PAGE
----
Erica Wheeler still vividly remembers that Rutgers C. coach Vivian Stringer, who was standing at the Wheelers house, told Wheeler’s mother that it would happen if her daughter came to play.
“She told my mom, ‘She’s not just going to be a basketball player,'” Wheeler recalled of a conversation between Stringer and Wheeler’s mother, Melissa Cooper, who died in 2012. ” She will know how to speak in front of the cameras, she will know etiquette, she will know how to cope and she will be a young woman when she finishes college. “
Wheeler, who turns 30 in May, struggled to become the woman Stringer promised Cooper would be. She showed toughness that took her on a professional journey to 14 teams overseas after not being selected in the WNBA Draft, to regular playing time with Indiana Fever and now a multi-year deal with the Los Angeles Sparks.
A parallel story unfolded in the life of Betney Laney, 27, in her case the second generation of Stringer players. Laney’s mother, Yolanda Laney, took Stringer’s Cheyney State program to a pair of Final Fours, playing at a level Stringer said would have been her best choice in the WNBA Draft had the league existed when she graduated.
Instead, Yolanda became a lawyer and poured her basketball knowledge into Betniah, who met Stringer as a second mother and decided to play for her as well, at Rutgers. Betnijah Laney, like Wheeler, fought for a foothold in the WNBA, was cut twice before she flourished with the Atlanta Dream in 2020 and won the Best Player of the League award. This offseason, she has signed a multi-year contract with Liberty and is expected to take on a key role for the revamped team, which includes goalkeeper Sabrina Ionescu and newly acquired center Natasha Howard.
This is not to say that Laney’s knowledge of Stringer – from the basketball camps where Yolanda trained and visits during family vacations – protected Laney from what she described as “moments in which she mentally tests you”.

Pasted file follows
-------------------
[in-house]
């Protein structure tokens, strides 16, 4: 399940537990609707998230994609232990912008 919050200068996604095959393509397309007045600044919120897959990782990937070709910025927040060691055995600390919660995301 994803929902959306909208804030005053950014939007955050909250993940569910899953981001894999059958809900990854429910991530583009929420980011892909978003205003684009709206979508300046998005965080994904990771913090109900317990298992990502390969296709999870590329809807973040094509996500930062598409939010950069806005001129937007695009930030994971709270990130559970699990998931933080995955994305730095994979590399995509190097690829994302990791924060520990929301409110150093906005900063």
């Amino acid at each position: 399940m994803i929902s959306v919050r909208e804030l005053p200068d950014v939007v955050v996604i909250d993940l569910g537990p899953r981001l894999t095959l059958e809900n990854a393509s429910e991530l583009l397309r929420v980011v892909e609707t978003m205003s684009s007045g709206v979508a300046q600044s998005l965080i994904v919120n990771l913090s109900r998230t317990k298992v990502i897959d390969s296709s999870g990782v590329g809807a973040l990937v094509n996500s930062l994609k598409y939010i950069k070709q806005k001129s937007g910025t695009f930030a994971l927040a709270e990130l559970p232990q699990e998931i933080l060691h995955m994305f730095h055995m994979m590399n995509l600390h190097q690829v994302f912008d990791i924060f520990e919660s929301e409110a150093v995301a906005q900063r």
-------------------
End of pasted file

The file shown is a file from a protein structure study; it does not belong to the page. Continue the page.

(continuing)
“Either you come with us,” Laney added, “or come back.”
And that’s part of the deal, the one Laney and Wheeler attribute because it gave them the strength to persevere through some early failures in their professional lives. It’s a common story about Rutgers: The overlooked player Stringer stays and proves himself in the league. Such was the case for Chelsea Newton, who was selected in 22nd place in the 2005 draft before becoming an all-rookie team, and two years later in the defense team, and for Tammy Sutton-Brown, who was in the 2001 draft. .selected 18th and became a double All-Star.
But Stringer isn’t sure if the Rutgers player was born or created. She didn’t even set out to recruit Wheeler, before taking a close look at the 5-foot 7 spark plug in the crowd at the AAU tournament. Wheeler’s teammates had their heads down after the opposing team ran away, but Wheeler was in their face reminding them of what they could do.
When Wheeler was on an official visit to Rutgers, Stringer wanted to make sure the AAU version of Wheeler would be part of the package.
“I said,‘ Can you tell the truth to the authorities? ’” Stringer said. “Because you’re going to be a freshman. Can you say what you need to say as a member of this team? ‘
Wheeler assured her he could. Soon Wheeler’s mother called Stringer while the coach was on vacation at Walt Disney World and delivered news for her daughter, asking Stringer to “make her tough, so she could save the world.”